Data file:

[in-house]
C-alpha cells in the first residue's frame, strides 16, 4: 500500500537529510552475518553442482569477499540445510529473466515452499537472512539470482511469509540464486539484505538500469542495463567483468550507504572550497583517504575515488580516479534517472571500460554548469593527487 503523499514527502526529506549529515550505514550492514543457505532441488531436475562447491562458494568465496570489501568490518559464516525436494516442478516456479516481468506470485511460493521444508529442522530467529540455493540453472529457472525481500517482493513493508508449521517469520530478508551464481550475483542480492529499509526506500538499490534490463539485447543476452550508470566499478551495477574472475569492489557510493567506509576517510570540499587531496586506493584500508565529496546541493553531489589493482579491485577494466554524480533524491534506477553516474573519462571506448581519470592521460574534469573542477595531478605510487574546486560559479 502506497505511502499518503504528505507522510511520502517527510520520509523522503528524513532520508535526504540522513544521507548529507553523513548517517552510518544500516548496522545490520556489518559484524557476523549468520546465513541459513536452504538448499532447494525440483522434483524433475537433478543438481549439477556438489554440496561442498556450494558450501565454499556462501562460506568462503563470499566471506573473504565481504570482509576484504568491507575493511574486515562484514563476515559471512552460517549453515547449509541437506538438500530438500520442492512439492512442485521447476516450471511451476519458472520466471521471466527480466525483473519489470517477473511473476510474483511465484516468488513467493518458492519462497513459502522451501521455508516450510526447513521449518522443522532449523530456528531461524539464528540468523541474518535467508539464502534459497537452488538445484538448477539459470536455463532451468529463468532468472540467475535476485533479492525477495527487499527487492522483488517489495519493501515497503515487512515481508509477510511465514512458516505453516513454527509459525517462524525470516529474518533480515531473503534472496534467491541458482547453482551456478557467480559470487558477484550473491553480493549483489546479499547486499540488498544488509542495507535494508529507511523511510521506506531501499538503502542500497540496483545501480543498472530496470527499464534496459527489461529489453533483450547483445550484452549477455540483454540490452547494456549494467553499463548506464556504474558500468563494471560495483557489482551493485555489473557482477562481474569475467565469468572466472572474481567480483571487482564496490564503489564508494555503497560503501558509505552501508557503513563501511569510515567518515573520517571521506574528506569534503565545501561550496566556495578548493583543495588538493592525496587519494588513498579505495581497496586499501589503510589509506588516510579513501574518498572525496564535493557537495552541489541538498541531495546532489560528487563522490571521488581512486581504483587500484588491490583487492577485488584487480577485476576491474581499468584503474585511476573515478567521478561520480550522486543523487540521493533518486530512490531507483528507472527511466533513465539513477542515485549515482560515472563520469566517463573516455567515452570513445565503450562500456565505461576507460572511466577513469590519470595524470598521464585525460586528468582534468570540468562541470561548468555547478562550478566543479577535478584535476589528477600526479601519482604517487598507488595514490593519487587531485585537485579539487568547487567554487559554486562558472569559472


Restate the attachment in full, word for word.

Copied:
[in-house]
C-alpha cells in the first residue's frame, strides 16, 4: 500500500537529510552475518553442482569477499540445510529473466515452499537472512539470482511469509540464486539484505538500469542495463567483468550507504572550497583517504575515488580516479534517472571500460554548469593527487 503523499514527502526529506549529515550505514550492514543457505532441488531436475562447491562458494568465496570489501568490518559464516525436494516442478516456479516481468506470485511460493521444508529442522530467529540455493540453472529457472525481500517482493513493508508449521517469520530478508551464481550475483542480492529499509526506500538499490534490463539485447543476452550508470566499478551495477574472475569492489557510493567506509576517510570540499587531496586506493584500508565529496546541493553531489589493482579491485577494466554524480533524491534506477553516474573519462571506448581519470592521460574534469573542477595531478605510487574546486560559479 502506497505511502499518503504528505507522510511520502517527510520520509523522503528524513532520508535526504540522513544521507548529507553523513548517517552510518544500516548496522545490520556489518559484524557476523549468520546465513541459513536452504538448499532447494525440483522434483524433475537433478543438481549439477556438489554440496561442498556450494558450501565454499556462501562460506568462503563470499566471506573473504565481504570482509576484504568491507575493511574486515562484514563476515559471512552460517549453515547449509541437506538438500530438500520442492512439492512442485521447476516450471511451476519458472520466471521471466527480466525483473519489470517477473511473476510474483511465484516468488513467493518458492519462497513459502522451501521455508516450510526447513521449518522443522532449523530456528531461524539464528540468523541474518535467508539464502534459497537452488538445484538448477539459470536455463532451468529463468532468472540467475535476485533479492525477495527487499527487492522483488517489495519493501515497503515487512515481508509477510511465514512458516505453516513454527509459525517462524525470516529474518533480515531473503534472496534467491541458482547453482551456478557467480559470487558477484550473491553480493549483489546479499547486499540488498544488509542495507535494508529507511523511510521506506531501499538503502542500497540496483545501480543498472530496470527499464534496459527489461529489453533483450547483445550484452549477455540483454540490452547494456549494467553499463548506464556504474558500468563494471560495483557489482551493485555489473557482477562481474569475467565469468572466472572474481567480483571487482564496490564503489564508494555503497560503501558509505552501508557503513563501511569510515567518515573520517571521506574528506569534503565545501561550496566556495578548493583543495588538493592525496587519494588513498579505495581497496586499501589503510589509506588516510579513501574518498572525496564535493557537495552541489541538498541531495546532489560528487563522490571521488581512486581504483587500484588491490583487492577485488584487480577485476576491474581499468584503474585511476573515478567521478561520480550522486543523487540521493533518486530512490531507483528507472527511466533513465539513477542515485549515482560515472563520469566517463573516455567515452570513445565503450562500456565505461576507460572511466577513469590519470595524470598521464585525460586528468582534468570540468562541470561548468555547478562550478566543479577535478584535476589528477600526479601519482604517487598507488595514490593519487587531485585537485579539487568547487567554487559554486562558472569559472